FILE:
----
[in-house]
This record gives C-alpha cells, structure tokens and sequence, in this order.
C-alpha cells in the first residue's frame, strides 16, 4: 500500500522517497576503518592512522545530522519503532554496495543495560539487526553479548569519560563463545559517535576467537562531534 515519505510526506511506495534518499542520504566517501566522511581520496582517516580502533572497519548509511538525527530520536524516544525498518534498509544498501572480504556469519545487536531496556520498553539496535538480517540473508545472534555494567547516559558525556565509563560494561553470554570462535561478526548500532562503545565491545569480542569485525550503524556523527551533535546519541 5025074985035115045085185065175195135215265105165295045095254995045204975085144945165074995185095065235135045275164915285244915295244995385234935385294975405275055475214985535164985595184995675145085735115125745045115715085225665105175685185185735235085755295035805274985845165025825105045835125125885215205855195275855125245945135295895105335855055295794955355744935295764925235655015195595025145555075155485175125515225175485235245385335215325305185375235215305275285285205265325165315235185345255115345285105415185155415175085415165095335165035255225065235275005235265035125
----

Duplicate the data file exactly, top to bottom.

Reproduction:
[in-house]
This record gives C-alpha cells, structure tokens and sequence, in this order.
C-alpha cells in the first residue's frame, strides 16, 4: 500500500522517497576503518592512522545530522519503532554496495543495560539487526553479548569519560563463545559517535576467537562531534 515519505510526506511506495534518499542520504566517501566522511581520496582517516580502533572497519548509511538525527530520536524516544525498518534498509544498501572480504556469519545487536531496556520498553539496535538480517540473508545472534555494567547516559558525556565509563560494561553470554570462535561478526548500532562503545565491545569480542569485525550503524556523527551533535546519541 5025074985035115045085185065175195135215265105165295045095254995045204975085144945165074995185095065235135045275164915285244915295244995385234935385294975405275055475214985535164985595184995675145085735115125745045115715085225665105175685185185735235085755295035805274985845165025825105045835125125885215205855195275855125245945135295895105335855055295794955355744935295764925235655015195595025145555075155485175125515225175485235245385335215325305185375235215305275285285205265325165315235185345255115345285105415185155415175085415165095335165035255225065235275005235265035125